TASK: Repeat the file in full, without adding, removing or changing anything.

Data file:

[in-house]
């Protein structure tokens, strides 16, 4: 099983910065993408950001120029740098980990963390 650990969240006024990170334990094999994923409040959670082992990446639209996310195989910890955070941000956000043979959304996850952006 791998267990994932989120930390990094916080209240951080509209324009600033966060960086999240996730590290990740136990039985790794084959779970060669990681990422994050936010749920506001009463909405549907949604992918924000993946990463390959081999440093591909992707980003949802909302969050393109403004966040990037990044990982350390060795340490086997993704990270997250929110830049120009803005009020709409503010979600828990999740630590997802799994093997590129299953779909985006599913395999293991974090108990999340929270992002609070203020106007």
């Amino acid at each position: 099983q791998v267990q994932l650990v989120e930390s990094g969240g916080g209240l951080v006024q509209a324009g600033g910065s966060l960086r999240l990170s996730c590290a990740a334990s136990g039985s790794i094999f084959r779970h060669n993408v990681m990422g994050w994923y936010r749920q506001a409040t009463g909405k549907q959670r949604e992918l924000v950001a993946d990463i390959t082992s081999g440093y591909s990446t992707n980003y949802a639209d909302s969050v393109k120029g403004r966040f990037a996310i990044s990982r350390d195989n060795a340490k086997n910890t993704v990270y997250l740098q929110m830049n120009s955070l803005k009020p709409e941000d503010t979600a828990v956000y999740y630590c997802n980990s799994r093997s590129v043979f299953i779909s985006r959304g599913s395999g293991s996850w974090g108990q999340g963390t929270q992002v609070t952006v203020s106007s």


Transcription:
[in-house]
């Protein structure tokens, strides 16, 4: 099983910065993408950001120029740098980990963390 650990969240006024990170334990094999994923409040959670082992990446639209996310195989910890955070941000956000043979959304996850952006 791998267990994932989120930390990094916080209240951080509209324009600033966060960086999240996730590290990740136990039985790794084959779970060669990681990422994050936010749920506001009463909405549907949604992918924000993946990463390959081999440093591909992707980003949802909302969050393109403004966040990037990044990982350390060795340490086997993704990270997250929110830049120009803005009020709409503010979600828990999740630590997802799994093997590129299953779909985006599913395999293991974090108990999340929270992002609070203020106007």
């Amino acid at each position: 099983q791998v267990q994932l650990v989120e930390s990094g969240g916080g209240l951080v006024q509209a324009g600033g910065s966060l960086r999240l990170s996730c590290a990740a334990s136990g039985s790794i094999f084959r779970h060669n993408v990681m990422g994050w994923y936010r749920q506001a409040t009463g909405k549907q959670r949604e992918l924000v950001a993946d990463i390959t082992s081999g440093y591909s990446t992707n980003y949802a639209d909302s969050v393109k120029g403004r966040f990037a996310i990044s990982r350390d195989n060795a340490k086997n910890t993704v990270y997250l740098q929110m830049n120009s955070l803005k009020p709409e941000d503010t979600a828990v956000y999740y630590c997802n980990s799994r093997s590129v043979f299953i779909s985006r959304g599913s395999g293991s996850w974090g108990q999340g963390t929270q992002v609070t952006v203020s106007s």